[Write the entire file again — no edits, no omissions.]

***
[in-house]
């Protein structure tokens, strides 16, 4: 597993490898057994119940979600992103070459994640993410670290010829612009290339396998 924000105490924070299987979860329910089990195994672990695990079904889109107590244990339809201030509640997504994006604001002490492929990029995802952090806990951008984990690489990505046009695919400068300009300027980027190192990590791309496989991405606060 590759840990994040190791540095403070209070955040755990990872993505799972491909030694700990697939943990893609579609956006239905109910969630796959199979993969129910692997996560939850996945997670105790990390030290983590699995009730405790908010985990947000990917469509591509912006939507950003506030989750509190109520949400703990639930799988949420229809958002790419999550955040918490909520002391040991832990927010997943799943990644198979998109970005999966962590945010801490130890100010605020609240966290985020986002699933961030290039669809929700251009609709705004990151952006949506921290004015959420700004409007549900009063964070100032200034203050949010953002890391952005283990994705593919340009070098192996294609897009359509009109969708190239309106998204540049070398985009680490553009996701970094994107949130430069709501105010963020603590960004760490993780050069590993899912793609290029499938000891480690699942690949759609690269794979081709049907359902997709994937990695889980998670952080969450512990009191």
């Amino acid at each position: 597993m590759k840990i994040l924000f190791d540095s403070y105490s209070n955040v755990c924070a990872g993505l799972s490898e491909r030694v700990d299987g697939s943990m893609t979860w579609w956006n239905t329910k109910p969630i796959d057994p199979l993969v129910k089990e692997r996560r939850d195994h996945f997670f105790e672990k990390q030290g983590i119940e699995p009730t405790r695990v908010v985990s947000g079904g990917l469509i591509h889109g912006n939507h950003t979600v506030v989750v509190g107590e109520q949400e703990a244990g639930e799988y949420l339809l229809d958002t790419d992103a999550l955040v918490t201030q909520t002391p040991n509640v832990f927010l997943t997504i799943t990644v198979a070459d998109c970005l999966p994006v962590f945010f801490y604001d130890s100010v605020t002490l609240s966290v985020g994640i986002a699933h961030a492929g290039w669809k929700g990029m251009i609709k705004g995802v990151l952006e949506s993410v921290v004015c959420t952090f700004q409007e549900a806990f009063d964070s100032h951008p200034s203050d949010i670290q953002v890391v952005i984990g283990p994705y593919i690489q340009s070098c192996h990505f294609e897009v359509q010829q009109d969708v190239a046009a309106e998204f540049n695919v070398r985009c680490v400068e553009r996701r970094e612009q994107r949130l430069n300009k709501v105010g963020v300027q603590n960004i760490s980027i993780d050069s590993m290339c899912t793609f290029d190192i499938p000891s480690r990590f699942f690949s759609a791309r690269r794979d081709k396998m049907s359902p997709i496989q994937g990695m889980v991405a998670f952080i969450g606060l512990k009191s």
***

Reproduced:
[in-house]
């Protein structure tokens, strides 16, 4: 597993490898057994119940979600992103070459994640993410670290010829612009290339396998 924000105490924070299987979860329910089990195994672990695990079904889109107590244990339809201030509640997504994006604001002490492929990029995802952090806990951008984990690489990505046009695919400068300009300027980027190192990590791309496989991405606060 590759840990994040190791540095403070209070955040755990990872993505799972491909030694700990697939943990893609579609956006239905109910969630796959199979993969129910692997996560939850996945997670105790990390030290983590699995009730405790908010985990947000990917469509591509912006939507950003506030989750509190109520949400703990639930799988949420229809958002790419999550955040918490909520002391040991832990927010997943799943990644198979998109970005999966962590945010801490130890100010605020609240966290985020986002699933961030290039669809929700251009609709705004990151952006949506921290004015959420700004409007549900009063964070100032200034203050949010953002890391952005283990994705593919340009070098192996294609897009359509009109969708190239309106998204540049070398985009680490553009996701970094994107949130430069709501105010963020603590960004760490993780050069590993899912793609290029499938000891480690699942690949759609690269794979081709049907359902997709994937990695889980998670952080969450512990009191």
């Amino acid at each position: 597993m590759k840990i994040l924000f190791d540095s403070y105490s209070n955040v755990c924070a990872g993505l799972s490898e491909r030694v700990d299987g697939s943990m893609t979860w579609w956006n239905t329910k109910p969630i796959d057994p199979l993969v129910k089990e692997r996560r939850d195994h996945f997670f105790e672990k990390q030290g983590i119940e699995p009730t405790r695990v908010v985990s947000g079904g990917l469509i591509h889109g912006n939507h950003t979600v506030v989750v509190g107590e109520q949400e703990a244990g639930e799988y949420l339809l229809d958002t790419d992103a999550l955040v918490t201030q909520t002391p040991n509640v832990f927010l997943t997504i799943t990644v198979a070459d998109c970005l999966p994006v962590f945010f801490y604001d130890s100010v605020t002490l609240s966290v985020g994640i986002a699933h961030a492929g290039w669809k929700g990029m251009i609709k705004g995802v990151l952006e949506s993410v921290v004015c959420t952090f700004q409007e549900a806990f009063d964070s100032h951008p200034s203050d949010i670290q953002v890391v952005i984990g283990p994705y593919i690489q340009s070098c192996h990505f294609e897009v359509q010829q009109d969708v190239a046009a309106e998204f540049n695919v070398r985009c680490v400068e553009r996701r970094e612009q994107r949130l430069n300009k709501v105010g963020v300027q603590n960004i760490s980027i993780d050069s590993m290339c899912t793609f290029d190192i499938p000891s480690r990590f699942f690949s759609a791309r690269r794979d081709k396998m049907s359902p997709i496989q994937g990695m889980v991405a998670f952080i969450g606060l512990k009191s």